Is greenhushing – or brands intentionally taking steps to stay quiet about their climate strategies, programs and initiatives – gaining traction as brand leaders’ concerns about greenwashing heighten?

As people progressively call on the business sector to take greater action on climate change and social issues, brands increasingly are marketing and communicating their sustainability efforts. And as our depth of knowledge and understanding about sustainability enhances our understanding of what is and is not greenwashing, the bar for efficacy rises and escalates scrutiny of claims. And so it’s no surprise greenhushing is becoming a thing.

A challenge to remain relevant

Many brand leaders, entrepreneurs, and marketers I speak with admittedly feel wobbly as they’re finding their pathway and adjusting their orientation to demands for greater action. They’re concerned about how to stay relevant with the rules of the game changing before they can master them. They consider new ways to stay in the vanguard, maintain the loyalty and passion of their current fans, and simultaneously cultivate new ones. Other clients and colleagues I meet opt for a more comfortable route, centering corporate communications on sustainability goals and ambitions (perhaps taking their lead from governments) rather than on committing to tangible plans for the year, outcomes and impact. Alongside this, some brand/product managers continue to mistakenly (and even naively) consider things from vertical perspectives – in isolation – rather than take on a wider systems perspective in their sustainable product development and innovation. (Think recycled plastic and plastic waste, as a ready example.)

And others still are having an ever harder time adapting. Still hoping to return to the former status quo, they feel manic as they react to events in one-offs, rushing around chasing dozens of initiatives. Using trial and error, rather than taking a moment to pause and step back, they are managing —barely—to stand afloat in our overly turbulent world. They, too, are chasing relevance. They know things have changed, but many of their efforts to adjust to the overlapping environmental, social and political crises are yielding piecemeal results. Among many false starts, they find pockets of great success whether with new products, marketing initiatives, cool apps and videos, and the like. Yet frustratingly the “parts” are not adding up to greater than the whole as they hope.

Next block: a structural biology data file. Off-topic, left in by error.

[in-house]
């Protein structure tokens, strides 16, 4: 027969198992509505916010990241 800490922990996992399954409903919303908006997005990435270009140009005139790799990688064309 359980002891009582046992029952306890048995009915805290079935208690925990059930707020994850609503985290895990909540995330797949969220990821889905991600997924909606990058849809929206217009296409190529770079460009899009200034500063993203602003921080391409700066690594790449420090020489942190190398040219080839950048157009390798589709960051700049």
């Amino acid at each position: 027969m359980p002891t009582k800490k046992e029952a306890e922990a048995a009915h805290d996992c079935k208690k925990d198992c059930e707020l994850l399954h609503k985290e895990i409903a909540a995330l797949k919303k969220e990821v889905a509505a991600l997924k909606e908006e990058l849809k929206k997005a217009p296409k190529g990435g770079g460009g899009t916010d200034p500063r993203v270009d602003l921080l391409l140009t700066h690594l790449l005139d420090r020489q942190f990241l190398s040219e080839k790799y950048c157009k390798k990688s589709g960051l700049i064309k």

The only way is forward

While some brand leaders may view silence about sustainability initiatives as the safe bet in terms of reputation management and risk management, it’s not necessarily good governance or even the smartest marketing and communications strategy. Coca Cola, Disney and Delta have all learned this lesson the hard way. People’s expectations of brands – and for the business sector overall – have shifted. And there’s no going back. Only forward.

Transparency cultivates trust

Transparency into how brands are responding to the challenges we face and to how organizational leaders are mitigating existential risks are important for consumers, employees and investors alike…. Whether it’s choosing a product to buy, an employer to work for or a company to invest in, knowing the actions a brand is taking guides everyone to make better decisions and increases demand for brands across sectors to responsibly consider all stakeholders – including the environment and society – on the pathway to living purpose and creating a better future for everyone. Transparency is essential to cultivating trust, and trust is essential for long-term success as traditional models for business are disrupted by necessity.

Brands catalyze attitudinal and behavioral change

As 2023 progresses, the list of environmental and social issues companies will need to address likely will grow longer – more complex and more interconnected. And as brand leaders focus on strengthening resiliency, marketing and communications professionals have an extraordinary opportunity to do good through product innovation, enhancing the customer experience and, yes, communications and campaigns that inform and educate. The possibilities to amplify impact will continue to expand as marcomms broadens its perspective and considers relationships/interdependencies and feedback loops, actors and trends across the wider social and environmental systems in which they interact.

Brands have the opportunity – and responsibility – to catalyze attitudinal and behavior change. After all, brands have the power to transform organizations and social norms. Because they have the influence to change the way we think and act.